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The literary point of view is the perspective from which an author tells a story. This is one of the most important decisions writers make in shaping a story. The narrator can be anonymous or a specific character. The authors also choose to write in the first, second or third person. Readers can determine this in part by the pronouns that refer to each character.
Limited first-person narration is used in many novels. The narrator is called “I” and his knowledge of the story is incomplete. Most memoirs are also written in limited first person (with a few exceptions – more on that in a minute). The first person gives an idea of the voice of the narrator.
A first person narrator is often – but not necessarily – the protagonist. Starr Carter in The Hate U Give is a protagonist who is also the first-person narrator. Readers experience the events of the novel alongside him. Nick Carraway is a character and narrator in The Great Gatsby, but not the main character. By not making Jay Gatsby the narrator, the novel portrays his surroundings while preserving his mystique.
Omniscient or omniscient first-person narrators are much rarer. The narrator of The Lovely Bones is a murdered child, watching her loved ones from beyond.
A plural first-person POV is even rarer. Back in 2018 on Book Riot, I mentioned The Virgin Suicides and Faulkner’s short story “A Rose for Emily” as examples of this POV. When the point of view is “we”, the narrator is a collective, not an individual. In the case of Faulkner’s story, the narrative “we” refers to an entire city.
The second person, “you”, has many possible uses in storytelling. Sometimes the narrator addresses the reader directly in the second person, as in the Choose Your Own Adventure books. In other instances, the readers themselves do not become characters in the story, but the second person allows them to identify more closely with a distinct character.
Jamaica Kincaid’s “Girl” is a short story in the second person, written in the form of a mother advising her daughter. House of Prayer No. 2 is a rare memoir written in the second person, which immerses the reader in author Mark Richard’s isolated experience of growing up disabled in the 1960s.
In the third person
Third person pronouns include he, she, and they. Limited third-person narration sticks closely to a character’s perspective. The author has a bit more flexibility in third person than in first person. For example, they can use their adult vocabulary instead of exclusively using words that a young protagonist would know.
Omniscient third-person narration is one of the most common viewpoints in fiction. The narrator knows the whole story and can reveal the thoughts of the characters. Third-person narration that observes characters from a distance and incorporates the thoughts of individual characters is called free indirect speech. Jane Austen was one of the first authors to use this style.
When authors change perspective too often, some readers may find this “headspin” confusing. Louise Harnby wrote on her blog that readers may feel confused if they have to adjust to the thoughts of a different character from one sentence or paragraph to the next. Many authors today have multiple characters POV in the same novel, but they may choose to focus on one character’s POV for an entire chapter or section to avoid head-hopping.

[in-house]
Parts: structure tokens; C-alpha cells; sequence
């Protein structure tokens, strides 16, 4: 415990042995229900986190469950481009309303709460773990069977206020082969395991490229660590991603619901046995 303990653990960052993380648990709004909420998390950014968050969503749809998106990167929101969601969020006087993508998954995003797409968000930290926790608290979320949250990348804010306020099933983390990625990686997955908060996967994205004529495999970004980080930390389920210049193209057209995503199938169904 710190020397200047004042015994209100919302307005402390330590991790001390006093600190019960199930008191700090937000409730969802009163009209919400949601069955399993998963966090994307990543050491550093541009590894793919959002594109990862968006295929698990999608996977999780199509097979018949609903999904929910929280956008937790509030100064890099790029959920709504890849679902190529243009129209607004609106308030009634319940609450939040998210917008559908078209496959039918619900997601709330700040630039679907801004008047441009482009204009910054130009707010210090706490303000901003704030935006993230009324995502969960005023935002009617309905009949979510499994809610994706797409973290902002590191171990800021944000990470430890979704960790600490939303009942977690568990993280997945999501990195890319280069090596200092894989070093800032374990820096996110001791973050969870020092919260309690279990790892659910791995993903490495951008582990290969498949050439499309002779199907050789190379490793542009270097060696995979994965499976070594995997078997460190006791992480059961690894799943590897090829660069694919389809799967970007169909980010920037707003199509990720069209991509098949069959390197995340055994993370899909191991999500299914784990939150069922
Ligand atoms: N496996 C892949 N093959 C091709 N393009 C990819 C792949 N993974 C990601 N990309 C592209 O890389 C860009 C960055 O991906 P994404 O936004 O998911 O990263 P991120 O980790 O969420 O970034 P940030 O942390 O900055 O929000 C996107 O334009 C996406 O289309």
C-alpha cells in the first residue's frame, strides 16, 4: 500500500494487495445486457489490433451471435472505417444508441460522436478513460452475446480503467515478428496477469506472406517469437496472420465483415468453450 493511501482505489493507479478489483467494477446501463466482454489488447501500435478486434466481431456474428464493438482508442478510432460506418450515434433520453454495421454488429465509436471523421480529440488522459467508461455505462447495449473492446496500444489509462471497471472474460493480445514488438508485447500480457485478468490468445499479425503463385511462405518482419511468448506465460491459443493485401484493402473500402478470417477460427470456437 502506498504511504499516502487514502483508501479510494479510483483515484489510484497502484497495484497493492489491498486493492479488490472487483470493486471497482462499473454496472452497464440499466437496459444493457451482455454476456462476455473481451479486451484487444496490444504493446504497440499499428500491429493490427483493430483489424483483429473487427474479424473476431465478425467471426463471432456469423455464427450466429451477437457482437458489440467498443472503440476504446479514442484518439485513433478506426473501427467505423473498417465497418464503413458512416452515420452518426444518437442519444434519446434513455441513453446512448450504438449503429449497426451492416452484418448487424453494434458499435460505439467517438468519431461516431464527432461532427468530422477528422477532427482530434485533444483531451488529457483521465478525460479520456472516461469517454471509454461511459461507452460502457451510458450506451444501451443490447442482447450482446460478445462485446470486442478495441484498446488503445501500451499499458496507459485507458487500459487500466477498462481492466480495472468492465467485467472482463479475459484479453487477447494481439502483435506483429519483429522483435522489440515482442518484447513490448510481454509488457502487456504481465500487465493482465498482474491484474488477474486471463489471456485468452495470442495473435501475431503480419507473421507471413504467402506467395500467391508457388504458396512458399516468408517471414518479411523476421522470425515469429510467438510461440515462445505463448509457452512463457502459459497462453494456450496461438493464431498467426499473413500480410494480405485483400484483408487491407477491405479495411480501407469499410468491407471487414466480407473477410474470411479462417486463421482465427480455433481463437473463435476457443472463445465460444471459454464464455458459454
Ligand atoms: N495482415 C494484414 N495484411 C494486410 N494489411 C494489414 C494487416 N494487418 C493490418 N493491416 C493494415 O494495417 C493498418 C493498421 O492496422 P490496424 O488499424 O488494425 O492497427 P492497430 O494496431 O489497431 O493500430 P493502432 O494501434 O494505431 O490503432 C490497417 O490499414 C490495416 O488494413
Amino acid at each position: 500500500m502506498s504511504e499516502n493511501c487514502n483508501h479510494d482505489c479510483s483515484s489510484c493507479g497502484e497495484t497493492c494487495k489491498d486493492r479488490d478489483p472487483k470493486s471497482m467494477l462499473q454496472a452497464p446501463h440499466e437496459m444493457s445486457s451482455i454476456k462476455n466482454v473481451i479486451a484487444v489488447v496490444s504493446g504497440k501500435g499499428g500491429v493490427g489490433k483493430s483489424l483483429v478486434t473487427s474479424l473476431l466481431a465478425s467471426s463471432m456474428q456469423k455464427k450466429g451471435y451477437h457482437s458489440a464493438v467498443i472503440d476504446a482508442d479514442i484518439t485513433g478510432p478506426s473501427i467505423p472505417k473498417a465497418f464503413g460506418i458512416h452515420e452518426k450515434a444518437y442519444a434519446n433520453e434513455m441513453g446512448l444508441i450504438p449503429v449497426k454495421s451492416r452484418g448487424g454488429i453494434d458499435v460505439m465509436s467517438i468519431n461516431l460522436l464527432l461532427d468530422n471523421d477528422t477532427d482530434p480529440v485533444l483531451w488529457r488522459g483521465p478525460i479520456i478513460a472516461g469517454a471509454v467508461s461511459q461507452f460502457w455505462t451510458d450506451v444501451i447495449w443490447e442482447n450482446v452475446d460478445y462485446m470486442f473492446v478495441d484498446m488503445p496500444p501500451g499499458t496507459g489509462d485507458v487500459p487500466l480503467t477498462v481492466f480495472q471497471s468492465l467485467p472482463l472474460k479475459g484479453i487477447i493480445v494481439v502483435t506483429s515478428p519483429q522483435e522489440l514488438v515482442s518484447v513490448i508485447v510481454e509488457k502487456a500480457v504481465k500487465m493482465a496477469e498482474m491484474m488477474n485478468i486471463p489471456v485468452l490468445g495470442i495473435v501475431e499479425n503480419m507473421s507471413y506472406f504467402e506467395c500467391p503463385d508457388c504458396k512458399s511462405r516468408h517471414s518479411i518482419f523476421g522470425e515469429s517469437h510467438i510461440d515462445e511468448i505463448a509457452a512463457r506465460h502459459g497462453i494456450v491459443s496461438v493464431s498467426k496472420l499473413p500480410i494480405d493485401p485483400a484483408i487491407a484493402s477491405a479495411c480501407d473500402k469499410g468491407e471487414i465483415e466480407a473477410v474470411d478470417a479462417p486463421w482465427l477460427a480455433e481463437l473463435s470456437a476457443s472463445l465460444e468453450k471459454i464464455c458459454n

Third person is often considered more objective than first or second person, but this is not necessarily true. Moreover, even an anonymous, third-person, omniscient narrator does not necessarily represent the voice or personal opinions of the author. Roland Barthes wrote about this distinction between authors and their narrators in his essay “The Death of the Author”. As Stacey Megally recently wrote on Book Riot, there is no completely objective or “reliable” narrator because all real and fictional people have biases and imperfect memories and knowledge.
How to choose the right point of view
All of these perspectives have advantages and disadvantages. So how do writers determine which point of view works best for a particular story?
It depends on the author’s goals for his story. A novelist might want to focus on the uncertainty of a first-person protagonist, surprising readers and protagonist when their attraction is mutual. If the same story had an omniscient narrator, or another POV character’s love interest, readers would already know the attraction was mutual. It could spoil the tension or create more tension through dramatic irony, depending on the author’s approach. This applies to all genres where suspense is important, including mystery and horror. Deciding on story structure and how much information to hide from readers can also help writers choose the best point of view.
The first person point of view helps some readers relate more to a character, while other readers prefer the broader third person point of view. As a reader, I don’t have a strong preference for any particular point of view, but as a writer of fiction, I do. So far, all of my stories accepted by literary journals have been in the first person. When I started submitting my work to enlightened magazines in college in 2009, first-person stories seemed more popular. Now the third person seems more popular, at least for literary journals.
Having preferences is inevitable. However, when critics call a first-person story “voice-y,” that criticism strikes me as vague and dismissive, especially if the character or author is marginalized. The voice and character can overwhelm other story elements, like the plot, but that’s a more nuanced critique than “voice-y.” Second-person narration is often experimental and thought-provoking, but I love how it makes me view characters and stories differently.